Last week I was in Dakar, as you may have noticed from the photos. I was there for my secondary project - working with the Piscine Olympique and the Senegalese National Swim Team. For the first time ever, the African Swimming Championships took place in a West African country and Dakar played host to some of the best swimmers on the continent. The annual Dakar-Gorée, 5km swim was included at the end of the Championships as the final event, in which I was a participant.
I started the week with the informational meeting for all delegations. The meeting was bilingual - French and English and when the translator wasn’t getting confused - translating English to English and French to French, it went pretty smoothly. The most interesting part was when the head of the Ivorian delegation launched into a 10 minute speech he had apparently prepared for the occasion - he seemed like an eccentric type. For those of you who are counting, there were 17 countries from all over the continent represented - Egypt, Tunisia, Algeria, Morocco, Mali, Senegal, Cote D’Ivoire, Benin, Nigeria, Cameroon, Kenya, Angola, Zimbabwe, South Africa, Madagascar, Seychelles and Mauritius.
The next day, Monday, September 11th, the meet started. It was amazing to be around competitive swimming again! Warm-ups, heats, touch pads, it’s all wonderful. I was unsure what I would be doing to help until it was determined that the Senegalese woman who was to be the English announcer had not yet arrived and the meet was about to start. I jumped in and was doing ok, with the couple swim meets I’ve been to in my lifetime and taking directions from the meet director. The meet director was a man from Kenya, it probably helped me out that he was from an English-speaking country and didn’t speak any French, I ended up doing a lot of translation throughout the week as well. The announcing was going fairly well until I got to the name of a girl from Madagascar - the Malagasy are apparently notorious for long names. Tojohani Andrianmanjatoarimanana is her name, and no I’m not kidding. The first time her name came up, I have to admit that I panicked and only read her first name, but after a couple times, I figured that saying half of her last name is acceptable and became more comfortable with it.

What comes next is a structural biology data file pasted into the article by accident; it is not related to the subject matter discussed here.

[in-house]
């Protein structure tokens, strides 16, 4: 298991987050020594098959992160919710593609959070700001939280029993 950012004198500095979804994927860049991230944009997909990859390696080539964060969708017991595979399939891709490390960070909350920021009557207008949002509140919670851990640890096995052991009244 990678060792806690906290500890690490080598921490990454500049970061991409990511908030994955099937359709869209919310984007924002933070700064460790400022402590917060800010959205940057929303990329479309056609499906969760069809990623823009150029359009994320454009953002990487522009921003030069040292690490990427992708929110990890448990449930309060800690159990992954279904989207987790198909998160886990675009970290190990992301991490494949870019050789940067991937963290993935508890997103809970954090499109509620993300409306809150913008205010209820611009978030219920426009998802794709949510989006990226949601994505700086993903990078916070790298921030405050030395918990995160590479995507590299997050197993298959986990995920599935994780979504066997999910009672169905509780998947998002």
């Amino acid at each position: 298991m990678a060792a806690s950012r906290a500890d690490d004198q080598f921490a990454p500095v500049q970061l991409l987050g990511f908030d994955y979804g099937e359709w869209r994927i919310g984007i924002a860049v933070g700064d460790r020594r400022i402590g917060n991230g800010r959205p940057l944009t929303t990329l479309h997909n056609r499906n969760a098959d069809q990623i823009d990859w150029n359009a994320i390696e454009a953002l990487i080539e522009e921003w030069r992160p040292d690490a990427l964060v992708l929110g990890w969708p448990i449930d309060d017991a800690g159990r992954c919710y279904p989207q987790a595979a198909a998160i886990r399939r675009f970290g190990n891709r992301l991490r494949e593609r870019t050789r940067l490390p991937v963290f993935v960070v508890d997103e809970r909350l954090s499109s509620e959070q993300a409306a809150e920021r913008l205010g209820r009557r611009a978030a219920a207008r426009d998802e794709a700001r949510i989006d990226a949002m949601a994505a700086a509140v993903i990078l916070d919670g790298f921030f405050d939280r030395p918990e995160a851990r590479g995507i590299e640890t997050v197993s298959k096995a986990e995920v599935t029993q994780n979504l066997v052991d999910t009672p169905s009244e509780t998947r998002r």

During this first session, the meet director learned first hand how things are done here in Senegal, which is apparently different from how things run in Kenya. If you haven’t gotten the idea from my previous emails, things here run inefficiently, chronically late and that’s if they’re running at all. The microphones worked about half the time, the music for between heats was not played at the right time and was always the same, kinda bizarre song, and the all too common, too-many-cooks-in-the-kitchen syndrome that seems to take over at many events here. The meet director was not impressed. On more than one occasion I heard him say "What is wrong with these people!?"
After announcing the first session I was told by a number of people that I needed to slow down so I made a mental note and tried to work on that later on. Then the head of the Angolan delegation came up to me and in addition to asking me to slow down, asked if there was anything I could do about my accent. Hmmm. I do a great imitation of my little sister, I may be able to pull off that thick upper mid-west accent, or even a couple words in the Philly accent but I doubt any of those would be MORE understandable to someone who speaks Portuguese. I told her I would slow down and that I wasn’t sure what she wanted me to do with my accent.
For the evening session, the Senegalese announcer was sure to show up on time so my new job was to hunt down the top finishers in each event, make sure they’re dressed in their team warm-ups and ready for awards. Well I guess the new announcer’s skills were not up to par because the meet director told me about half way through the session that I would be announcing the rest of the meet. The (Senegalese) French announcer was also replaced by a member of the Moroccan delegation, so we were sort of a team…a team that communicates in broken French and broken English that is.